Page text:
Omega: The ‘R’ Word

During a Q&A event at which I was part of the panel, one very good question was asked: ‘Is our industry (i.e. commercial finance) ready for regulation?’

 

Which started me thinking (it was either that or the static shock I got from the nylon carpet).

I can’t speak for all brokers but can form an opinion based on Omega (our own brokerage), other brokers I know sufficiently well, and also on the code of practice and principles we all follow.

Let’s start by looking at what regulation actually is (or should be):

In its most basic form, financial services regulation is a commendable set of rules designed to ensure everyone under their governance acts responsibly and in the best interests of clients. Yes, it’s often clouded by (sometimes huge) bureaucracy and paperwork sufficient to cause palpitations in eco-conscious individuals through its impact on the rain forests, but in terms of what regulation is designed for, I believe the above description is pretty accurate.

Perhaps we should consider what I believe are the basic building blocks to meet regulatory requirements (in no particular order):

  • Acting in clients’ best interest at all times
  • Demonstrable competence and knowledge
  • Diligence
  • Service
  • Transparency

So, do most commercial brokers fulfil these?

I suspect most do. I know Omega does, for the following reasons:

  • The majority of dedicated commercial brokers, like Omega, follow some form of laid down code of practice, for example the NACFB or AOBP versions.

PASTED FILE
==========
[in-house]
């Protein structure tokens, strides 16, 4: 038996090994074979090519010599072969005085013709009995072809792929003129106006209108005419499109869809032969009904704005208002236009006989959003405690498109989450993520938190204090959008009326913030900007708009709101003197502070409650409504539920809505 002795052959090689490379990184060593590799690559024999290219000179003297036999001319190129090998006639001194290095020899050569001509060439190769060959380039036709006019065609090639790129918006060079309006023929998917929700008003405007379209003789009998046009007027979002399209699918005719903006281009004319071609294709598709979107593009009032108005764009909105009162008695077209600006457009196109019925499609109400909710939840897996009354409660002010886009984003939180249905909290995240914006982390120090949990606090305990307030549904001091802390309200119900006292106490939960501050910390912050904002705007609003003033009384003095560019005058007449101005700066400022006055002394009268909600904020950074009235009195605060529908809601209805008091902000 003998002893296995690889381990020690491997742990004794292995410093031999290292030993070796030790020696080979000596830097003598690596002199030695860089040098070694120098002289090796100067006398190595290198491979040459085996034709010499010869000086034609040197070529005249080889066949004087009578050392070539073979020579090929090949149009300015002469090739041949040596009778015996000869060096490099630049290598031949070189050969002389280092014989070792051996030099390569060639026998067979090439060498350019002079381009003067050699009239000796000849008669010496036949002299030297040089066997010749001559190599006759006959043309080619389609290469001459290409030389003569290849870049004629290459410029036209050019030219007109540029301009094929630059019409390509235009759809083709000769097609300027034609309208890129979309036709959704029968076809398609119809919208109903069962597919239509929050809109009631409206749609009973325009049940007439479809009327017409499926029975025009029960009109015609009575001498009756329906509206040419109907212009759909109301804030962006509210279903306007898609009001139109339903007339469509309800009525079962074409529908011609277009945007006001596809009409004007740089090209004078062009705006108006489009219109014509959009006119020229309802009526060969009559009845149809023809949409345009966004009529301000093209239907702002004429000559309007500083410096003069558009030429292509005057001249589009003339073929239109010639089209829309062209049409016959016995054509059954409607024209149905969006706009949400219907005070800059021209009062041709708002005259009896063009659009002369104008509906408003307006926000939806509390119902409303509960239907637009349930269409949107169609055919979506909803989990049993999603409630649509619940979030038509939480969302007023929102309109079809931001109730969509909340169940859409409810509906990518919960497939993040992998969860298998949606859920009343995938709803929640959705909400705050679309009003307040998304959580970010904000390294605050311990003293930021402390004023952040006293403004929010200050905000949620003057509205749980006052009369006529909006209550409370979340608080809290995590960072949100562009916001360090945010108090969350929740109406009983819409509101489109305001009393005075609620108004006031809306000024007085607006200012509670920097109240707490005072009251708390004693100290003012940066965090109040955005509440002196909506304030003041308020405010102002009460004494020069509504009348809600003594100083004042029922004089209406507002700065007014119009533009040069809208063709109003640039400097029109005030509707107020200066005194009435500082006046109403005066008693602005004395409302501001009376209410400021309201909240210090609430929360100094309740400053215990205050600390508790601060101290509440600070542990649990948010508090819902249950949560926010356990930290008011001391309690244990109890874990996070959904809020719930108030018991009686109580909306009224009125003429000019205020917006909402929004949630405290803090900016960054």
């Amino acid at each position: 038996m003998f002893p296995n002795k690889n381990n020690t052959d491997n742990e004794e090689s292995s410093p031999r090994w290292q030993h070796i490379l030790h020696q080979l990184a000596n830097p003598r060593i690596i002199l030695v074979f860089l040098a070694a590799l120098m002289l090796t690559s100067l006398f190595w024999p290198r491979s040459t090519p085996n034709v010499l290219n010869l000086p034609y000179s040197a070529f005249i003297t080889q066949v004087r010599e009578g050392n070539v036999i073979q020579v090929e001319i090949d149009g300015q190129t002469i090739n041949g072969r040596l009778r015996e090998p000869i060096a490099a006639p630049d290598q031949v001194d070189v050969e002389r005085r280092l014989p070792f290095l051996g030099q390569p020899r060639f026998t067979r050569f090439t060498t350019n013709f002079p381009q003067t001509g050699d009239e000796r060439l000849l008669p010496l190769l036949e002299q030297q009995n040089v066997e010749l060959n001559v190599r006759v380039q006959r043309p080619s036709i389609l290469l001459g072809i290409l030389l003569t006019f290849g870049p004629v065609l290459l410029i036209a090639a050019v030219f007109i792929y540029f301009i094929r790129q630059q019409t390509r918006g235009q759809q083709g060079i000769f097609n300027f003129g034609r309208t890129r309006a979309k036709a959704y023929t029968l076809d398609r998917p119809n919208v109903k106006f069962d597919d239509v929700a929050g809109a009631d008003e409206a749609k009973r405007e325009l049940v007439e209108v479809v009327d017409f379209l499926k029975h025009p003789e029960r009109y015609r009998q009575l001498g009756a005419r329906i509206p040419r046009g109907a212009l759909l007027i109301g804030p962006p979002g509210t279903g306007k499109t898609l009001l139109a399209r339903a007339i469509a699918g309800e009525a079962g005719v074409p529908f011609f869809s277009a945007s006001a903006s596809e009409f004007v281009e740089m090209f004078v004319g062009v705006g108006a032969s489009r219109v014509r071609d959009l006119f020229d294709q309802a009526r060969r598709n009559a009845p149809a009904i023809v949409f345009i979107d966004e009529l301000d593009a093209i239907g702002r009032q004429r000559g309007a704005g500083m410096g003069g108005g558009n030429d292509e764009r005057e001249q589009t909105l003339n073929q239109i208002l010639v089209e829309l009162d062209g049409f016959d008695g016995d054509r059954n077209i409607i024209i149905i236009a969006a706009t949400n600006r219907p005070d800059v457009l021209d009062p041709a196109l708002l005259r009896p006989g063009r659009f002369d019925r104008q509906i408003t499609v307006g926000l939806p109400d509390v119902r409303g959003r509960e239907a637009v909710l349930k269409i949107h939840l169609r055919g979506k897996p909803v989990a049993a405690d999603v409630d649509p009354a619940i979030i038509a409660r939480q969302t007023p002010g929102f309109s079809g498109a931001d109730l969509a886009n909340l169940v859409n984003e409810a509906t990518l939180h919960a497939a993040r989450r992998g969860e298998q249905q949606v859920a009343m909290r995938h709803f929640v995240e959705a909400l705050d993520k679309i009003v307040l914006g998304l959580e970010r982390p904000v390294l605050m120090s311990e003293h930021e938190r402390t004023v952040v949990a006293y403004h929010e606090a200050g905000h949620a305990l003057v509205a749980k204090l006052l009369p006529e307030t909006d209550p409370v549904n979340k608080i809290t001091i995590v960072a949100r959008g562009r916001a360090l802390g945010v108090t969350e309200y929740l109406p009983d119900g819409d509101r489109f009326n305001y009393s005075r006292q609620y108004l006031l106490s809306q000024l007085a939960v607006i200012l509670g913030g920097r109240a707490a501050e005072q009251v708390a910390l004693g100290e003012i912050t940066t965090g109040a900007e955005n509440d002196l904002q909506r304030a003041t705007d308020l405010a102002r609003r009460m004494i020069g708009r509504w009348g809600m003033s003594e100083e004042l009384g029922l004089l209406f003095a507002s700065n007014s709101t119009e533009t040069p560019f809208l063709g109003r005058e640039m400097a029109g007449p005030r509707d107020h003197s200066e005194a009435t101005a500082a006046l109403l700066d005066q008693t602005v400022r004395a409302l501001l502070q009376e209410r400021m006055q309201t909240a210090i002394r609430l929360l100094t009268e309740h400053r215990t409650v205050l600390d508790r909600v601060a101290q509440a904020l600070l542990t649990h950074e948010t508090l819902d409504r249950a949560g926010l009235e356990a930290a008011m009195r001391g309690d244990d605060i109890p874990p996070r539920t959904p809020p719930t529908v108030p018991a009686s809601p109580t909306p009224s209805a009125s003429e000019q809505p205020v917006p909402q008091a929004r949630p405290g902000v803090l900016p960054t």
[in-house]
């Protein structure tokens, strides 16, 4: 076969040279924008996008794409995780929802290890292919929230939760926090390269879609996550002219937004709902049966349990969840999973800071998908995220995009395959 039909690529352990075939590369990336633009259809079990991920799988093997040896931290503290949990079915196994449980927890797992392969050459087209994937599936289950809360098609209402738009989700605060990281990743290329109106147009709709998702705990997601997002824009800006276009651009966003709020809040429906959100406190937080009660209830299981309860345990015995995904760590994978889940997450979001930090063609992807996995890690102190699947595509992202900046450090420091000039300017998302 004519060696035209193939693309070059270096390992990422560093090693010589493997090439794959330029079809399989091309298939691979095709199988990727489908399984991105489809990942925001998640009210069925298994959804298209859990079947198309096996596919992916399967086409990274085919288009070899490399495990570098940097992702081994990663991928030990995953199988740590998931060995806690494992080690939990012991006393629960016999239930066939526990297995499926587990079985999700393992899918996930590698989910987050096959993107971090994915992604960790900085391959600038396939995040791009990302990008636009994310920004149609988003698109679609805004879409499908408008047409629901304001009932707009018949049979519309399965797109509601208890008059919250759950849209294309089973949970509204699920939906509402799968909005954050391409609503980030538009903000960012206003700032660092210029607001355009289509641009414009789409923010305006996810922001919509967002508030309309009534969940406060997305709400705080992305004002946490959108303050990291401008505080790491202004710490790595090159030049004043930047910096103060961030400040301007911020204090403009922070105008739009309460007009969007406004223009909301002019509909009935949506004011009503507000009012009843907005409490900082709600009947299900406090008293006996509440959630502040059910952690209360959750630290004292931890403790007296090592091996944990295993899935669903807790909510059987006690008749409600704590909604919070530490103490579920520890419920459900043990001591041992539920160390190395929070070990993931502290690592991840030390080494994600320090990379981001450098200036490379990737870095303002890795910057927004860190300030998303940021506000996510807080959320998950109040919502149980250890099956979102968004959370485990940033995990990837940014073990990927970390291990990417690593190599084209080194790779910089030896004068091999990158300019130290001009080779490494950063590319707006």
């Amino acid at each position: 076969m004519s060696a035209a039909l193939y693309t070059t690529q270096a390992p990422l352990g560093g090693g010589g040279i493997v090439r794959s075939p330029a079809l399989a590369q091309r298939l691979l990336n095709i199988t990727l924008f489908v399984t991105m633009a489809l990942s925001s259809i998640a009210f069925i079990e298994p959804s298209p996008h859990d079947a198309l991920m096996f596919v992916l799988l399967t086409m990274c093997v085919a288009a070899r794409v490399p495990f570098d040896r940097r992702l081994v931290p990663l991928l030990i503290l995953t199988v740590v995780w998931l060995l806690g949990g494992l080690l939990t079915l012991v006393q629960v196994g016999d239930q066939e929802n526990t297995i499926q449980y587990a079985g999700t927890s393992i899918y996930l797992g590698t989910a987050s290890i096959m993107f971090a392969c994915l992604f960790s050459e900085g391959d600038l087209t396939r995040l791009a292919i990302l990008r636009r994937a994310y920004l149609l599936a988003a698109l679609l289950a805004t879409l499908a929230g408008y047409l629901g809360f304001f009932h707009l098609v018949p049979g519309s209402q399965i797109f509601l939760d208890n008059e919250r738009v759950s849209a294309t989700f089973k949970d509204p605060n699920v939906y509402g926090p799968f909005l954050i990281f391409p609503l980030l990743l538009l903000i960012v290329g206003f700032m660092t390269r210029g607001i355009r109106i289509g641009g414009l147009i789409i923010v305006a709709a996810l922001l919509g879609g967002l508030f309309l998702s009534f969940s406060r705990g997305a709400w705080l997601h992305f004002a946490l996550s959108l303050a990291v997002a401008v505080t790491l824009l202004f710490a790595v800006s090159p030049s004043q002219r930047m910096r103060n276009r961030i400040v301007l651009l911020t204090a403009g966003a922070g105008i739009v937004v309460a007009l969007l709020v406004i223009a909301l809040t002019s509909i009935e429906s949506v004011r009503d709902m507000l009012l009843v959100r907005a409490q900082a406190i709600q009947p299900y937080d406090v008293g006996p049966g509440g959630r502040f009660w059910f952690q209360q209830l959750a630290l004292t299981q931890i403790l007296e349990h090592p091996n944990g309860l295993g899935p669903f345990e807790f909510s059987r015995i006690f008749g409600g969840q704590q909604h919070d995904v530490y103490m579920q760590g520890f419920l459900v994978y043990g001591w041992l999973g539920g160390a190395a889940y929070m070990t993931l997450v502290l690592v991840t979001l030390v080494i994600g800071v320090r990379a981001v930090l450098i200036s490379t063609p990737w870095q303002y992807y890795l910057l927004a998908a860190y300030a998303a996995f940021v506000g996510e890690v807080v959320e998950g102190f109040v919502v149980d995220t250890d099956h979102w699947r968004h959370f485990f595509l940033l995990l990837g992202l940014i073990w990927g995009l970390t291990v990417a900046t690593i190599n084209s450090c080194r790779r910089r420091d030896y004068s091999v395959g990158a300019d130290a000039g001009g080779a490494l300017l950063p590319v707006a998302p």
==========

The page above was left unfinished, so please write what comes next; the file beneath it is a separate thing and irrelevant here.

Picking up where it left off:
• Complete transparency on fees.
  • Our brokers are ex-lenders themselves with backgrounds in various commercial finance institutions, so they had those behaviours ground in over many years.
  • Our subscription to the principles of TCF.

I do have a caveat though, regarding some broker firms: that of demonstrable competence and knowledge.

Doing something regularly or for a long time doesn’t automatically make you good at it – I have dieted constantly for over 10 years, but as many of my peers know I am far from competent!

I believe the only way for brokers to demonstrate knowledge, expertise, and therefore competence, is by way of achieving and maintaining both some form of current commercial qualifications and also their CPD.

At the risk of upsetting many of the older established commercial brokers out there (including Omega’s CEO), I don’t believe Institute of Bankers’ qualifications from 20+ years ago sufficiently provides this in isolation. Whilst they provided much education on legal, security and banking principles, accounting practice et al, by definition some of that information is now out of date.

I fully acknowledge that brokers who have practised in the intervening time have certainly kept up their current knowledge in these areas; however, we get back to the old chestnut of evidencing that current knowledge.

I therefore applaud both the existing Certificate in Business Banking and Conduct from the NACFB and the potential bridging qualification from the AOBP.

Any commercial brokers out there who haven’t obtained some form of current qualifications should in my view do so ASAP. To those who have yet to apply for their full CCL permission from the FCA, I suspect having some form of current qualifications will go a long way to meeting several of the requirements in the ‘fit and proper’ category.

So, the much shorter answer to the question ‘is our industry ready for regulation?

Yes, for dedicated commercial brokers who do all the right things: follow a code of practice and principles laid down by relevant professional bodies, keep detailed records of what you do and why, have sufficient commercial professional indemnity cover and take some form of up to date qualification.

Given that brokering is now regulated to a large degree already by the CCL changes, if anyone out there can’t adopt or follow these practices, their best interests may be in using a commercial broker who does…

By David Sampson of Omega Commercial Solutions 

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